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notice the two minarets which belong to mosques. They had speakers on them to broadcast the call to prayer.

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And now we head towards the Ramallah checkpoint to exit the West Bank and go back to Jerusalem. Immediately the traffic begins…

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Some kids are throwing rocks at the IDF (israeli defense force) and the IDF is throwing tear canisters back. The gas/smoke you see is the tear gas. People coming across the checkpoint were holding their shirts over their nose and mouth and rubbing their eyes.

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The palestinians coming back across covering their faces to protect themselves from the tear gas.

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IDF standing guard

 

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And here we walk through the checkpoint, where we go through turn stiles and metal detectors and put our bags through an xray machine. Once inside this area is it forbidden to take photos… Good bye west bank!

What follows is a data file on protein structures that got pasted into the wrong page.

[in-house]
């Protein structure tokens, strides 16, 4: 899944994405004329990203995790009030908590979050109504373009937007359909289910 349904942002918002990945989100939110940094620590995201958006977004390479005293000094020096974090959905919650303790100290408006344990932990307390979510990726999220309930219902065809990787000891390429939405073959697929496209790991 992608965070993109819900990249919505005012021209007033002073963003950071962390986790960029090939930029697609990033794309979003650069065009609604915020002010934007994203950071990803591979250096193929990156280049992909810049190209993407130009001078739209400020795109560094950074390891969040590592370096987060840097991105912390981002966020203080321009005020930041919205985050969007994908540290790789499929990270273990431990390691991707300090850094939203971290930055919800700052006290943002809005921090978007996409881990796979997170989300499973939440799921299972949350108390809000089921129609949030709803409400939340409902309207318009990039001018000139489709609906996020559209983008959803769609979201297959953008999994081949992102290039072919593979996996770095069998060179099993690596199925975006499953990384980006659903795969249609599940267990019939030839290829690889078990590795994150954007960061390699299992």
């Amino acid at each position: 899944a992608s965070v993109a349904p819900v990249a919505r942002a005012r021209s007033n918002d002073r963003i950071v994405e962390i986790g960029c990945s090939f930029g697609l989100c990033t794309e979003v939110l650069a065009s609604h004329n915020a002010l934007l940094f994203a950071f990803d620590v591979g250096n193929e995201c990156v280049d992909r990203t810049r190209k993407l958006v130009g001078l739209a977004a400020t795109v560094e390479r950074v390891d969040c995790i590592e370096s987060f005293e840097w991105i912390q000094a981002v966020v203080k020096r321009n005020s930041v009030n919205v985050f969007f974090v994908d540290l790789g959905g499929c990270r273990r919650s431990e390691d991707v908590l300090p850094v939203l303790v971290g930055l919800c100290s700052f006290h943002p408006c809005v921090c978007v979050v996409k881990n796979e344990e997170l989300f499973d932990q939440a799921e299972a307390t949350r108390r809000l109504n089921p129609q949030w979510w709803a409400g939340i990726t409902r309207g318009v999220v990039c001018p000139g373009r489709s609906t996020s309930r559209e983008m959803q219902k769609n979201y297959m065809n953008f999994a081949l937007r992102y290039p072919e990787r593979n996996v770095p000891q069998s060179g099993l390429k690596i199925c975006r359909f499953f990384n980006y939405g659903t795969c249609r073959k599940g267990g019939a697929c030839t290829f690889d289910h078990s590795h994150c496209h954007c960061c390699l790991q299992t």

At risk of saying things that might get me into hot water I am going to share a little more of my own perspective as I have been digesting all this: My experience in Israel is that most Israeli’s do not know much about what the conditions are like in Palestine. I can’t help but feel the government of Israel is doing a pretty good job covering up the reality and using fear and propaganda (like the sign warning people not to go into Ramallah) to keep Israelis and the rest of the world from seeing what is going on. Every Israeli I talked to had only gone into the occupied territories during their army service, if at all, and of course they were in uniform then and likely experienced the brunt of the anger and resentment of Palestinians in the form of rocks being thrown, etc. But what would you do after years of soldiers throwing tear gas and arresting and sometimes killing your sons and brothers? As I told one of my Israeli friends about my experience in the west bank she said she felt humbled as she realized injustices were going on “in her backyard” and she was barely aware of it and not doing anything to stop it. She said it made her feel compassion for how Germany and the world allowed the holocaust happen… Is history repeating itself with the victims now becoming the perpetrators? Of course there are differences but there are also many similarities. It is certainly something to think about.